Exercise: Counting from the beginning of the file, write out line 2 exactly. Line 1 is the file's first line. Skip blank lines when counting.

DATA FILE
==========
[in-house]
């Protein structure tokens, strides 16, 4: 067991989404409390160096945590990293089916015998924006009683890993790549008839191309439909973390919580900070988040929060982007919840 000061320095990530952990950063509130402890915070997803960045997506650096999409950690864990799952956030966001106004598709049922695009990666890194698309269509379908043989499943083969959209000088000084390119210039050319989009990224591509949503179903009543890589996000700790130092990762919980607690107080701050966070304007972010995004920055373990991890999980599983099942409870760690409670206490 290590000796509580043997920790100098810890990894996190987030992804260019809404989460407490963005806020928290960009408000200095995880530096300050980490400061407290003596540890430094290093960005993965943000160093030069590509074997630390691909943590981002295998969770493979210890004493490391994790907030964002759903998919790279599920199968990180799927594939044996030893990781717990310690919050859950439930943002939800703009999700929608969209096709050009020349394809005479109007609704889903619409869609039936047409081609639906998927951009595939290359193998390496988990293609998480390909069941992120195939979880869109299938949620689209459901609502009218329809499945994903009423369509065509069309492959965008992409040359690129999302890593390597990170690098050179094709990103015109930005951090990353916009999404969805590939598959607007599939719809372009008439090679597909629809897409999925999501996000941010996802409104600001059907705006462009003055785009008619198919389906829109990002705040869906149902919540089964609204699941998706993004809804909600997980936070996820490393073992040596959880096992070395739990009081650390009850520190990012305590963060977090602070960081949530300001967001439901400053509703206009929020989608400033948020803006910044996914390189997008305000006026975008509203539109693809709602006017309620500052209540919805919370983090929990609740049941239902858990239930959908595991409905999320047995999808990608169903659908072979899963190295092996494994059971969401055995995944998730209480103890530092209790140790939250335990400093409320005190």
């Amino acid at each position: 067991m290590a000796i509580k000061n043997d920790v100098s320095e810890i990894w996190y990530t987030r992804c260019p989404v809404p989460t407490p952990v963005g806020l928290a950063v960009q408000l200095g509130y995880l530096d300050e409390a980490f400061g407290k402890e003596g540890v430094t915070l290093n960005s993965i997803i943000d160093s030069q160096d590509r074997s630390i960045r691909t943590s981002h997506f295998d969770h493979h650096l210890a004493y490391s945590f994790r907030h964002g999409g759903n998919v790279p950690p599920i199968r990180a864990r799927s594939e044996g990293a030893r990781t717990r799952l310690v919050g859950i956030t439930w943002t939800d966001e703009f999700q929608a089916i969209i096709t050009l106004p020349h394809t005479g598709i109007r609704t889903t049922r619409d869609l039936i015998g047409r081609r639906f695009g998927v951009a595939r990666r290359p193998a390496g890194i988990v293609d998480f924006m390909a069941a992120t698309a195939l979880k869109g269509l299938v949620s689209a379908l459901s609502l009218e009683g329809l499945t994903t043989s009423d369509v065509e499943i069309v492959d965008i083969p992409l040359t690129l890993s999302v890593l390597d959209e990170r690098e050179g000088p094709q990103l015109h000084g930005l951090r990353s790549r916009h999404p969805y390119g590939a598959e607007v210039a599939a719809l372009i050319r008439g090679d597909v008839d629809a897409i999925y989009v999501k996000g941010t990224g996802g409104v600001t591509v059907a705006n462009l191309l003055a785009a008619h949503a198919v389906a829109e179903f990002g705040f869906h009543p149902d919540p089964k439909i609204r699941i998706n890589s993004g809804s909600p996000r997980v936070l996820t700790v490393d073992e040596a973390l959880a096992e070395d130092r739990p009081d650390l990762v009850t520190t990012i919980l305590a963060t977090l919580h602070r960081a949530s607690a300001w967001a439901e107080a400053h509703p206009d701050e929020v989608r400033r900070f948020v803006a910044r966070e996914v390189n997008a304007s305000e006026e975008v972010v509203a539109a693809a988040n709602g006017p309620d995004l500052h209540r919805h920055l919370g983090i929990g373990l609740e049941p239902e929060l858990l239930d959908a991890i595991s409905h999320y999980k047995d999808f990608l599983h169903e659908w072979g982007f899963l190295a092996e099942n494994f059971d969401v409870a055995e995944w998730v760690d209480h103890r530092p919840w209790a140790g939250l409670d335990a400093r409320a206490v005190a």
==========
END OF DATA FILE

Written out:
């Protein structure tokens, strides 16, 4: 067991989404409390160096945590990293089916015998924006009683890993790549008839191309439909973390919580900070988040929060982007919840 000061320095990530952990950063509130402890915070997803960045997506650096999409950690864990799952956030966001106004598709049922695009990666890194698309269509379908043989499943083969959209000088000084390119210039050319989009990224591509949503179903009543890589996000700790130092990762919980607690107080701050966070304007972010995004920055373990991890999980599983099942409870760690409670206490 290590000796509580043997920790100098810890990894996190987030992804260019809404989460407490963005806020928290960009408000200095995880530096300050980490400061407290003596540890430094290093960005993965943000160093030069590509074997630390691909943590981002295998969770493979210890004493490391994790907030964002759903998919790279599920199968990180799927594939044996030893990781717990310690919050859950439930943002939800703009999700929608969209096709050009020349394809005479109007609704889903619409869609039936047409081609639906998927951009595939290359193998390496988990293609998480390909069941992120195939979880869109299938949620689209459901609502009218329809499945994903009423369509065509069309492959965008992409040359690129999302890593390597990170690098050179094709990103015109930005951090990353916009999404969805590939598959607007599939719809372009008439090679597909629809897409999925999501996000941010996802409104600001059907705006462009003055785009008619198919389906829109990002705040869906149902919540089964609204699941998706993004809804909600997980936070996820490393073992040596959880096992070395739990009081650390009850520190990012305590963060977090602070960081949530300001967001439901400053509703206009929020989608400033948020803006910044996914390189997008305000006026975008509203539109693809709602006017309620500052209540919805919370983090929990609740049941239902858990239930959908595991409905999320047995999808990608169903659908072979899963190295092996494994059971969401055995995944998730209480103890530092209790140790939250335990400093409320005190």